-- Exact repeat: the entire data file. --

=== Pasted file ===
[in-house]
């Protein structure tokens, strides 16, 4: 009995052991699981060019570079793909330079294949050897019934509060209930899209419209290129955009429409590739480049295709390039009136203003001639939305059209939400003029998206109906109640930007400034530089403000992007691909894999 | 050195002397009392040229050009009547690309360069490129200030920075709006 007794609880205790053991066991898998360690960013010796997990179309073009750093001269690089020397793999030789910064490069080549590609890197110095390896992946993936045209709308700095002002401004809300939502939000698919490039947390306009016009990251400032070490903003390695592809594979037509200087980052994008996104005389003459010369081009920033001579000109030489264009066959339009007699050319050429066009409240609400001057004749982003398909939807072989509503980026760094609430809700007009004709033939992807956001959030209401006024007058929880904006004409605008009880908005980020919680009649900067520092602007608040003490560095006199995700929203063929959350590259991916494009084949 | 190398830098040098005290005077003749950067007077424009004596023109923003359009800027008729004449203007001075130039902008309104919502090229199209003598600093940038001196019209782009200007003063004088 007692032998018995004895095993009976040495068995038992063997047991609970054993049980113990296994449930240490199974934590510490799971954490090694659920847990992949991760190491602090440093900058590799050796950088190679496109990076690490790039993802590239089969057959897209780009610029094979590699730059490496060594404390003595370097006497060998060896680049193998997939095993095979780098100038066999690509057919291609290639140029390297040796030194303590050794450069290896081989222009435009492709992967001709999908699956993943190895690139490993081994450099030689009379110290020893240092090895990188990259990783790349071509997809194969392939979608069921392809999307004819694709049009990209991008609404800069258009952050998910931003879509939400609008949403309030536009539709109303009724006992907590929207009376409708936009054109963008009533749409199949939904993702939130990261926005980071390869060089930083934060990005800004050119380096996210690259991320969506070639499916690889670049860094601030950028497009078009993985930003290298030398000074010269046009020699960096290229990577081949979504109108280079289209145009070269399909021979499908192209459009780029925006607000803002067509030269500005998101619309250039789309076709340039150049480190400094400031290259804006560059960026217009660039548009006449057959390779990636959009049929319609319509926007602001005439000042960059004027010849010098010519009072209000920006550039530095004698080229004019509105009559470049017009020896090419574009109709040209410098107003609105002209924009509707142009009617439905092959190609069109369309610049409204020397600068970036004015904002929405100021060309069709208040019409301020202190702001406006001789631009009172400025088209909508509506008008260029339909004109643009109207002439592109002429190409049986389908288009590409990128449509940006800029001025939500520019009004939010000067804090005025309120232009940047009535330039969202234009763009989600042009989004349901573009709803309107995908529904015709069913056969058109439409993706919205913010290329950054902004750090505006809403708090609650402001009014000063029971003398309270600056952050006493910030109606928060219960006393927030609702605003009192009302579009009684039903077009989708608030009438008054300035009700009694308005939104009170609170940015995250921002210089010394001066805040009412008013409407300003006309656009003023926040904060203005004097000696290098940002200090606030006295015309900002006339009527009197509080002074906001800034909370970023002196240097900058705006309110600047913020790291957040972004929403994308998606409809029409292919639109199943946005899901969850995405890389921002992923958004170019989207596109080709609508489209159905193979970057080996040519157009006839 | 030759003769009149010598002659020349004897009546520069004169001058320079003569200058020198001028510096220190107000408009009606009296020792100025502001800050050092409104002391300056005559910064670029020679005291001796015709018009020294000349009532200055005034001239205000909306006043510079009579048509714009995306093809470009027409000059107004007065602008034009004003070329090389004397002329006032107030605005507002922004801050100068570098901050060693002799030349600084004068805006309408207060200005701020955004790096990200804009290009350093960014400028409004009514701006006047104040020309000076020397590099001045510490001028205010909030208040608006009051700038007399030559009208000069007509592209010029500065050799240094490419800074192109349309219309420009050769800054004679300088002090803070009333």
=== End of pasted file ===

[in-house]
């Protein structure tokens, strides 16, 4: 009995052991699981060019570079793909330079294949050897019934509060209930899209419209290129955009429409590739480049295709390039009136203003001639939305059209939400003029998206109906109640930007400034530089403000992007691909894999 | 050195002397009392040229050009009547690309360069490129200030920075709006 007794609880205790053991066991898998360690960013010796997990179309073009750093001269690089020397793999030789910064490069080549590609890197110095390896992946993936045209709308700095002002401004809300939502939000698919490039947390306009016009990251400032070490903003390695592809594979037509200087980052994008996104005389003459010369081009920033001579000109030489264009066959339009007699050319050429066009409240609400001057004749982003398909939807072989509503980026760094609430809700007009004709033939992807956001959030209401006024007058929880904006004409605008009880908005980020919680009649900067520092602007608040003490560095006199995700929203063929959350590259991916494009084949 | 190398830098040098005290005077003749950067007077424009004596023109923003359009800027008729004449203007001075130039902008309104919502090229199209003598600093940038001196019209782009200007003063004088 007692032998018995004895095993009976040495068995038992063997047991609970054993049980113990296994449930240490199974934590510490799971954490090694659920847990992949991760190491602090440093900058590799050796950088190679496109990076690490790039993802590239089969057959897209780009610029094979590699730059490496060594404390003595370097006497060998060896680049193998997939095993095979780098100038066999690509057919291609290639140029390297040796030194303590050794450069290896081989222009435009492709992967001709999908699956993943190895690139490993081994450099030689009379110290020893240092090895990188990259990783790349071509997809194969392939979608069921392809999307004819694709049009990209991008609404800069258009952050998910931003879509939400609008949403309030536009539709109303009724006992907590929207009376409708936009054109963008009533749409199949939904993702939130990261926005980071390869060089930083934060990005800004050119380096996210690259991320969506070639499916690889670049860094601030950028497009078009993985930003290298030398000074010269046009020699960096290229990577081949979504109108280079289209145009070269399909021979499908192209459009780029925006607000803002067509030269500005998101619309250039789309076709340039150049480190400094400031290259804006560059960026217009660039548009006449057959390779990636959009049929319609319509926007602001005439000042960059004027010849010098010519009072209000920006550039530095004698080229004019509105009559470049017009020896090419574009109709040209410098107003609105002209924009509707142009009617439905092959190609069109369309610049409204020397600068970036004015904002929405100021060309069709208040019409301020202190702001406006001789631009009172400025088209909508509506008008260029339909004109643009109207002439592109002429190409049986389908288009590409990128449509940006800029001025939500520019009004939010000067804090005025309120232009940047009535330039969202234009763009989600042009989004349901573009709803309107995908529904015709069913056969058109439409993706919205913010290329950054902004750090505006809403708090609650402001009014000063029971003398309270600056952050006493910030109606928060219960006393927030609702605003009192009302579009009684039903077009989708608030009438008054300035009700009694308005939104009170609170940015995250921002210089010394001066805040009412008013409407300003006309656009003023926040904060203005004097000696290098940002200090606030006295015309900002006339009527009197509080002074906001800034909370970023002196240097900058705006309110600047913020790291957040972004929403994308998606409809029409292919639109199943946005899901969850995405890389921002992923958004170019989207596109080709609508489209159905193979970057080996040519157009006839 | 030759003769009149010598002659020349004897009546520069004169001058320079003569200058020198001028510096220190107000408009009606009296020792100025502001800050050092409104002391300056005559910064670029020679005291001796015709018009020294000349009532200055005034001239205000909306006043510079009579048509714009995306093809470009027409000059107004007065602008034009004003070329090389004397002329006032107030605005507002922004801050100068570098901050060693002799030349600084004068805006309408207060200005701020955004790096990200804009290009350093960014400028409004009514701006006047104040020309000076020397590099001045510490001028205010909030208040608006009051700038007399030559009208000069007509592209010029500065050799240094490419800074192109349309219309420009050769800054004679300088002090803070009333």